Encyclopedia Astronautica

Kuznetsov Lox/Kerosene rocket engine. 441.3 kN. N-1 stage 2 / N-1 stage 3 / R-9 Stage 2. Developed for 2nd stage of the R-9 ICBM (alternative to RD-111 engine by OKB-456). NK-9 with increased expansion ratio. Isp=340s. First flight 1965.

Application: N-1 stage 2 (block V) / N-1 stage 3 (block G) / R-9 Stage 2.

Thrust (sl): 360.390 kN (81,019 lbf). Thrust (sl): 36,750 kgf. Propellant Formulation: Lox/RG-1.

AKA: NK-19; NK-21; NK-9V; 11D53.
Thrust: 441.30 kN (99,208 lbf).
Specific impulse: 340 s.
Specific impulse sea level: 312 s.
First Launch: 1959-65.

More... - Chronology...

Associated Countries
See also
Associated Launch Vehicles
  • R-9 Russian intercontinental ballistic missile. ICBM developed by Korolev OKB using liquid oxygen/kerosene propellants. The Soviet military favoured storable propellants as advocated by Glushko and implemented by Yangel and Chelomei. Development of the R-9 was protracted and it was deployed in only very limited numbers between 1964 and 1974. More...

Associated Manufacturers and Agencies
  • Kuznetsov Russian manufacturer of rocket engines. Kuznetsov Design Bureau, Russia. More...

Associated Propellants
  • Lox/Kerosene Liquid oxygen was the earliest, cheapest, safest, and eventually the preferred oxidiser for large space launchers. Its main drawback is that it is moderately cryogenic, and therefore not suitable for military uses where storage of the fuelled missile and quick launch are required. In January 1953 Rocketdyne commenced the REAP program to develop a number of improvements to the engines being developed for the Navaho and Atlas missiles. Among these was development of a special grade of kerosene suitable for rocket engines. Prior to that any number of rocket propellants derived from petroleum had been used. Goddard had begun with gasoline, and there were experimental engines powered by kerosene, diesel oil, paint thinner, or jet fuel kerosene JP-4 or JP-5. The wide variance in physical properties among fuels of the same class led to the identification of narrow-range petroleum fractions, embodied in 1954 in the standard US kerosene rocket fuel RP-1, covered by Military Specification MIL-R-25576. In Russia, similar specifications were developed for kerosene under the specifications T-1 and RG-1. The Russians also developed a compound of unknown formulation in the 1980's known as 'Sintin', or synthetic kerosene. More...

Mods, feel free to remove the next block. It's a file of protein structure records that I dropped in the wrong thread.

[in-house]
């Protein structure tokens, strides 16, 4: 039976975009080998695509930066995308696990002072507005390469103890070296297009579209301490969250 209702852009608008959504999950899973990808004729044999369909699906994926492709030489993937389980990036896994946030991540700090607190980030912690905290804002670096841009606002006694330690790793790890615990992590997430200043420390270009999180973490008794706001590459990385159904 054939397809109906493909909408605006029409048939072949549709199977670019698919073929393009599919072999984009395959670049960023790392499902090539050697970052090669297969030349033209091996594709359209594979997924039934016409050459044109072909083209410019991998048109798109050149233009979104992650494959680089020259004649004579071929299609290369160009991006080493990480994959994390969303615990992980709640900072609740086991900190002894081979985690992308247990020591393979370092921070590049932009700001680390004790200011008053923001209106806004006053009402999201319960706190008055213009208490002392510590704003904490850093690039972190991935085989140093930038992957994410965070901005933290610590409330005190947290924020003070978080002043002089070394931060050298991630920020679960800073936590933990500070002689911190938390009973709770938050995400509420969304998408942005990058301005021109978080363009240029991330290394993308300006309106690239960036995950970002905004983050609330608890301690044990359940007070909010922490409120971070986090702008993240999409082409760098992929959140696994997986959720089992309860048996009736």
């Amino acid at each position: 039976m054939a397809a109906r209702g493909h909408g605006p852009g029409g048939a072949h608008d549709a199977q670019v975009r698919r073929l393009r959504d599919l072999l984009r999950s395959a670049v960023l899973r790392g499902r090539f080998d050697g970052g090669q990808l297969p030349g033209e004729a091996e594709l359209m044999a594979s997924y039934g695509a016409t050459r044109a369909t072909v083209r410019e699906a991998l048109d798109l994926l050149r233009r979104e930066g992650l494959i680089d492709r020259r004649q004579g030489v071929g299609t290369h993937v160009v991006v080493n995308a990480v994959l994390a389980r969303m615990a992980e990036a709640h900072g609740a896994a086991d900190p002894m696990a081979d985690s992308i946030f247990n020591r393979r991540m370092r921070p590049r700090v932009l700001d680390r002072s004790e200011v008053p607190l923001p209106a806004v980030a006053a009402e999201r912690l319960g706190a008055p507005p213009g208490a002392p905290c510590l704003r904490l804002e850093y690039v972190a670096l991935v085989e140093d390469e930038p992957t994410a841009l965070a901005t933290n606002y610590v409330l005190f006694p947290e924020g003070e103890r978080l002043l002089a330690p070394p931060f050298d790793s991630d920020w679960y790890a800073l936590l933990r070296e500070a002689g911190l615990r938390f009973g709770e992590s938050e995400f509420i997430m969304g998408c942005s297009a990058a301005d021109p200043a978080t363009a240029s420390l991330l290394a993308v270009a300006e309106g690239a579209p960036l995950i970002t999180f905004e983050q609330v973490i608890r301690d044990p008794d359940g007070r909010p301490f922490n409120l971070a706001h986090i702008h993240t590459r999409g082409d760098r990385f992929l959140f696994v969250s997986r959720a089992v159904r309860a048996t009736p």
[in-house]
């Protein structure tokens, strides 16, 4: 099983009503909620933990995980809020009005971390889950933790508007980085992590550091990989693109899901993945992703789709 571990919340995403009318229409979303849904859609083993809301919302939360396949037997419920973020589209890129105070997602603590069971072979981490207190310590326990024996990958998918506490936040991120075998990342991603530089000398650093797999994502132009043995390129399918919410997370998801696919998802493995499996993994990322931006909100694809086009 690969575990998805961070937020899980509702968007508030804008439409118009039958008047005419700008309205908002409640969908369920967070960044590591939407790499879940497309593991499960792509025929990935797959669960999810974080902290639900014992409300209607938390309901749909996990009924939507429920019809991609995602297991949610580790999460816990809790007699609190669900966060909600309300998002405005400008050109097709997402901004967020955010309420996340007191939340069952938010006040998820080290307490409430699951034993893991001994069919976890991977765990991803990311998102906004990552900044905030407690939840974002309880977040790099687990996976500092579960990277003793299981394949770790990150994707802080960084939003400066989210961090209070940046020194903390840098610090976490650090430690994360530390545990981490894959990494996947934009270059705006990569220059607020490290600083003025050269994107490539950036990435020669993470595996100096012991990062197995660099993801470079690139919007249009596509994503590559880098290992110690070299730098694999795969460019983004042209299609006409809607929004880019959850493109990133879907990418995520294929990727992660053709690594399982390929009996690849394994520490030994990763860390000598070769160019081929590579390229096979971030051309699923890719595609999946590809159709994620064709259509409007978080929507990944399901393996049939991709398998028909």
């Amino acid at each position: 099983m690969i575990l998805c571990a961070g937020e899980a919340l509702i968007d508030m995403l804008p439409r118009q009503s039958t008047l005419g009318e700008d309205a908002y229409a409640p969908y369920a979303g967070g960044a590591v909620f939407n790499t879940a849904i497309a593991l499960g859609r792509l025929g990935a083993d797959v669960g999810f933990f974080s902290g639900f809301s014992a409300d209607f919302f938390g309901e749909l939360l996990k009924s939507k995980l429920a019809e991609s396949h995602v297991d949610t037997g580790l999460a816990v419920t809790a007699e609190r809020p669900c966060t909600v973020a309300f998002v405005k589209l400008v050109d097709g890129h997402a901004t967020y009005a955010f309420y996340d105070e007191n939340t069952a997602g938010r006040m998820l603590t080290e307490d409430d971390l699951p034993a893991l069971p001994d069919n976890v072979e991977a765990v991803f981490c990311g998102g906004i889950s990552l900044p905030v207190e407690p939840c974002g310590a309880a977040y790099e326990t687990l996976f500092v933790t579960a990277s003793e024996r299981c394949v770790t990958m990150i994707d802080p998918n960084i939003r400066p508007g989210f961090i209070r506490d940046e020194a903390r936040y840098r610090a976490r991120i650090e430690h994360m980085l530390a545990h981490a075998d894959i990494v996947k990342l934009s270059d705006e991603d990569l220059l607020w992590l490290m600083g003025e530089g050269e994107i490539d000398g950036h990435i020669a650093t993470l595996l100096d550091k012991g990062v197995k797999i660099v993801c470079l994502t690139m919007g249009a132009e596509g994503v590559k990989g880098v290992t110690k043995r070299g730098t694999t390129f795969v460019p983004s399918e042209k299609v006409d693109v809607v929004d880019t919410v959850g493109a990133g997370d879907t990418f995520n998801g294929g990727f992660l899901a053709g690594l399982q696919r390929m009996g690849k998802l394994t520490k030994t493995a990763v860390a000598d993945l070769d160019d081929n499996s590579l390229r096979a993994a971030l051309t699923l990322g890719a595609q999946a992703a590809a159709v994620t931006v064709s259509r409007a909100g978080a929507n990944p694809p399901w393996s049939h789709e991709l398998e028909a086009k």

Associated Stages
  • 8K513 Blok B Lox/Kerosene propellant rocket stage. Loaded/empty mass 25,000/2,100 kg. Thrust 441.00 kN. Vacuum specific impulse 340 seconds. Masses estimated based on total vehicle mass of 117 tonnes. Developed into Molniya/Soyuz second stage. More...

Home - Browse - Contact
© / Conditions for Use